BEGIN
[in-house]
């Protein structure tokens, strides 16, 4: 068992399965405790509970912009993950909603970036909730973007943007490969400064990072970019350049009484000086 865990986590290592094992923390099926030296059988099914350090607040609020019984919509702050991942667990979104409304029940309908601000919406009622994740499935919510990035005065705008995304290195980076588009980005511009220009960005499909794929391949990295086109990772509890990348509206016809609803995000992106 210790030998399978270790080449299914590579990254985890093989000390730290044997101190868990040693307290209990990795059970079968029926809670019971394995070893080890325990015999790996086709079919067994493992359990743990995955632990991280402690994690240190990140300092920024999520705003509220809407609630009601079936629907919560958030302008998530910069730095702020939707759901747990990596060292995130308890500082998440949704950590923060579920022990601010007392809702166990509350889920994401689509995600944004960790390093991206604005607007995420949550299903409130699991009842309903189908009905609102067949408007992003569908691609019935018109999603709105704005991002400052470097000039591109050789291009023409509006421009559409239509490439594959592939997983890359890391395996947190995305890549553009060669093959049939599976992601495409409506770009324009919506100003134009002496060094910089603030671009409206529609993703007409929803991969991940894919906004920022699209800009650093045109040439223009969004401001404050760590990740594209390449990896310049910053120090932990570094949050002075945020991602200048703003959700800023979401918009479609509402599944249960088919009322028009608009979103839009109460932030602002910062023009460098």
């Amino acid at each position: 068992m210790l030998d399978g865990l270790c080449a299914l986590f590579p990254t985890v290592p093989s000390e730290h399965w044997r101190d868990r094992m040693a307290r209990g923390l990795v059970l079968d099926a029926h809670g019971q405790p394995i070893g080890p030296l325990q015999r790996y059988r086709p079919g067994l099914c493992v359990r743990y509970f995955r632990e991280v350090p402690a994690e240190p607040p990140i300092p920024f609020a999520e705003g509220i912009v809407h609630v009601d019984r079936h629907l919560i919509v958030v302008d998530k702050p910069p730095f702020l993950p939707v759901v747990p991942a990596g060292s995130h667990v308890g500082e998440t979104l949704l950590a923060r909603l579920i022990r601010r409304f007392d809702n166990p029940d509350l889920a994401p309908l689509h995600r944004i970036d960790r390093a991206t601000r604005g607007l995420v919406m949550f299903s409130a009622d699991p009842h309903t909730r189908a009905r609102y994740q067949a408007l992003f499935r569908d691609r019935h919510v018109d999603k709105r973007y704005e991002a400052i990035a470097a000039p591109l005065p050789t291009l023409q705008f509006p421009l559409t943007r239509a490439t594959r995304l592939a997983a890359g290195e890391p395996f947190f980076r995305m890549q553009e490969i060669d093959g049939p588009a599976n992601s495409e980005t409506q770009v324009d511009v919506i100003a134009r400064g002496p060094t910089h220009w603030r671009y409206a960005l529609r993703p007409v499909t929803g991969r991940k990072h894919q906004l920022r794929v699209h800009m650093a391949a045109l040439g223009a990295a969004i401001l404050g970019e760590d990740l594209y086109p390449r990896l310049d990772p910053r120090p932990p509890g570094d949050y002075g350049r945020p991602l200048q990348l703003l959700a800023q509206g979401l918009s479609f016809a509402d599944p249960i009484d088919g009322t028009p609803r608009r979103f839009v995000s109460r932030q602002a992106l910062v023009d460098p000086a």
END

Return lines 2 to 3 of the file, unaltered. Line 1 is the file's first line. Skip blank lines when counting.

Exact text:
């Protein structure tokens, strides 16, 4: 068992399965405790509970912009993950909603970036909730973007943007490969400064990072970019350049009484000086 865990986590290592094992923390099926030296059988099914350090607040609020019984919509702050991942667990979104409304029940309908601000919406009622994740499935919510990035005065705008995304290195980076588009980005511009220009960005499909794929391949990295086109990772509890990348509206016809609803995000992106 210790030998399978270790080449299914590579990254985890093989000390730290044997101190868990040693307290209990990795059970079968029926809670019971394995070893080890325990015999790996086709079919067994493992359990743990995955632990991280402690994690240190990140300092920024999520705003509220809407609630009601079936629907919560958030302008998530910069730095702020939707759901747990990596060292995130308890500082998440949704950590923060579920022990601010007392809702166990509350889920994401689509995600944004960790390093991206604005607007995420949550299903409130699991009842309903189908009905609102067949408007992003569908691609019935018109999603709105704005991002400052470097000039591109050789291009023409509006421009559409239509490439594959592939997983890359890391395996947190995305890549553009060669093959049939599976992601495409409506770009324009919506100003134009002496060094910089603030671009409206529609993703007409929803991969991940894919906004920022699209800009650093045109040439223009969004401001404050760590990740594209390449990896310049910053120090932990570094949050002075945020991602200048703003959700800023979401918009479609509402599944249960088919009322028009608009979103839009109460932030602002910062023009460098």
């Amino acid at each position: 068992m210790l030998d399978g865990l270790c080449a299914l986590f590579p990254t985890v290592p093989s000390e730290h399965w044997r101190d868990r094992m040693a307290r209990g923390l990795v059970l079968d099926a029926h809670g019971q405790p394995i070893g080890p030296l325990q015999r790996y059988r086709p079919g067994l099914c493992v359990r743990y509970f995955r632990e991280v350090p402690a994690e240190p607040p990140i300092p920024f609020a999520e705003g509220i912009v809407h609630v009601d019984r079936h629907l919560i919509v958030v302008d998530k702050p910069p730095f702020l993950p939707v759901v747990p991942a990596g060292s995130h667990v308890g500082e998440t979104l949704l950590a923060r909603l579920i022990r601010r409304f007392d809702n166990p029940d509350l889920a994401p309908l689509h995600r944004i970036d960790r390093a991206t601000r604005g607007l995420v919406m949550f299903s409130a009622d699991p009842h309903t909730r189908a009905r609102y994740q067949a408007l992003f499935r569908d691609r019935h919510v018109d999603k709105r973007y704005e991002a400052i990035a470097a000039p591109l005065p050789t291009l023409q705008f509006p421009l559409t943007r239509a490439t594959r995304l592939a997983a890359g290195e890391p395996f947190f980076r995305m890549q553009e490969i060669d093959g049939p588009a599976n992601s495409e980005t409506q770009v324009d511009v919506i100003a134009r400064g002496p060094t910089h220009w603030r671009y409206a960005l529609r993703p007409v499909t929803g991969r991940k990072h894919q906004l920022r794929v699209h800009m650093a391949a045109l040439g223009a990295a969004i401001l404050g970019e760590d990740l594209y086109p390449r990896l310049d990772p910053r120090p932990p509890g570094d949050y002075g350049r945020p991602l200048q990348l703003l959700a800023q509206g979401l918009s479609f016809a509402d599944p249960i009484d088919g009322t028009p609803r608009r979103f839009v995000s109460r932030q602002a992106l910062v023009d460098p000086a």